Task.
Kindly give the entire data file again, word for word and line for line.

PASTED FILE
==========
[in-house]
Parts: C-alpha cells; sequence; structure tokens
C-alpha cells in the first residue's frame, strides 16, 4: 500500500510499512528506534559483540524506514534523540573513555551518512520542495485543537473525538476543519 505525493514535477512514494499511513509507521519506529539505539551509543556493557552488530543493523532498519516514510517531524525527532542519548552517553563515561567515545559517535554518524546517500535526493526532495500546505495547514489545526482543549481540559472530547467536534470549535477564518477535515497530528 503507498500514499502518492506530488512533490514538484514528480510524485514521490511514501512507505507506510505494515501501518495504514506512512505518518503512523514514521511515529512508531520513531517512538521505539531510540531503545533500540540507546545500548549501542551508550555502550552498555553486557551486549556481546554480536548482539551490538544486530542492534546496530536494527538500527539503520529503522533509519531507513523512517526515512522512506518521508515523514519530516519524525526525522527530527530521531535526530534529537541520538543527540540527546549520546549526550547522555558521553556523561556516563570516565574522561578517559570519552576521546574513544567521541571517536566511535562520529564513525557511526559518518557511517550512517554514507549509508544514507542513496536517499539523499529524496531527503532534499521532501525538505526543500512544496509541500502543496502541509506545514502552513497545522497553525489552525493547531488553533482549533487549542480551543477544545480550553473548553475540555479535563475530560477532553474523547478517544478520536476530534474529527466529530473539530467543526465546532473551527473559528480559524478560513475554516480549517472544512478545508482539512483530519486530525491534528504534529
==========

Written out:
[in-house]
Parts: C-alpha cells; sequence; structure tokens
C-alpha cells in the first residue's frame, strides 16, 4: 500500500510499512528506534559483540524506514534523540573513555551518512520542495485543537473525538476543519 505525493514535477512514494499511513509507521519506529539505539551509543556493557552488530543493523532498519516514510517531524525527532542519548552517553563515561567515545559517535554518524546517500535526493526532495500546505495547514489545526482543549481540559472530547467536534470549535477564518477535515497530528 503507498500514499502518492506530488512533490514538484514528480510524485514521490511514501512507505507506510505494515501501518495504514506512512505518518503512523514514521511515529512508531520513531517512538521505539531510540531503545533500540540507546545500548549501542551508550555502550552498555553486557551486549556481546554480536548482539551490538544486530542492534546496530536494527538500527539503520529503522533509519531507513523512517526515512522512506518521508515523514519530516519524525526525522527530527530521531535526530534529537541520538543527540540527546549520546549526550547522555558521553556523561556516563570516565574522561578517559570519552576521546574513544567521541571517536566511535562520529564513525557511526559518518557511517550512517554514507549509508544514507542513496536517499539523499529524496531527503532534499521532501525538505526543500512544496509541500502543496502541509506545514502552513497545522497553525489552525493547531488553533482549533487549542480551543477544545480550553473548553475540555479535563475530560477532553474523547478517544478520536476530534474529527466529530473539530467543526465546532473551527473559528480559524478560513475554516480549517472544512478545508482539512483530519486530525491534528504534529